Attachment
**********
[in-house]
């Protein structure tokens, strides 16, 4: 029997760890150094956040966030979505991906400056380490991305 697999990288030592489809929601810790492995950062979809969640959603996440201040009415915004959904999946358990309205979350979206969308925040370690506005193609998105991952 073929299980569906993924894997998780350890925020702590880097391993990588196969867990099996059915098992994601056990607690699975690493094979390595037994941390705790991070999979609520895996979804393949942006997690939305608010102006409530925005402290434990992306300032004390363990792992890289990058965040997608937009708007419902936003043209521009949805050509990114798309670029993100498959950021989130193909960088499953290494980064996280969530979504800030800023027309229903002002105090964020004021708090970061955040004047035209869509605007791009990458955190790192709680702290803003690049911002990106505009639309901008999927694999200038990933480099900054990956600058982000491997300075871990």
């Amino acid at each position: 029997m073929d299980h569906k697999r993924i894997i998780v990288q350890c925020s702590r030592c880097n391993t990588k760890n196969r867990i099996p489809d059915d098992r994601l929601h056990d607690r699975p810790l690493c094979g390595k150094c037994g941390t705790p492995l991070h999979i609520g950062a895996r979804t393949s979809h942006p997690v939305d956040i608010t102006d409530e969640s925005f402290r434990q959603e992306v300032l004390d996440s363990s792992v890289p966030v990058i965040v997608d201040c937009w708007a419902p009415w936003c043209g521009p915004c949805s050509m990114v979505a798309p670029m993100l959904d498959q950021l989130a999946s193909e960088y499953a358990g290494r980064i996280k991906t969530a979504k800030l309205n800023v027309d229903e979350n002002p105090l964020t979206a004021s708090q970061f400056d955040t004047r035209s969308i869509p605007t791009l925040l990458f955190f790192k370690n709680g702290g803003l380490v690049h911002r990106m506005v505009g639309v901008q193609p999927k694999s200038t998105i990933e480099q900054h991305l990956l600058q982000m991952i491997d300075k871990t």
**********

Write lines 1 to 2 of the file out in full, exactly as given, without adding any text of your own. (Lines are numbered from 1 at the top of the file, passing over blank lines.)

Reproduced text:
[in-house]
């Protein structure tokens, strides 16, 4: 029997760890150094956040966030979505991906400056380490991305 697999990288030592489809929601810790492995950062979809969640959603996440201040009415915004959904999946358990309205979350979206969308925040370690506005193609998105991952 073929299980569906993924894997998780350890925020702590880097391993990588196969867990099996059915098992994601056990607690699975690493094979390595037994941390705790991070999979609520895996979804393949942006997690939305608010102006409530925005402290434990992306300032004390363990792992890289990058965040997608937009708007419902936003043209521009949805050509990114798309670029993100498959950021989130193909960088499953290494980064996280969530979504800030800023027309229903002002105090964020004021708090970061955040004047035209869509605007791009990458955190790192709680702290803003690049911002990106505009639309901008999927694999200038990933480099900054990956600058982000491997300075871990």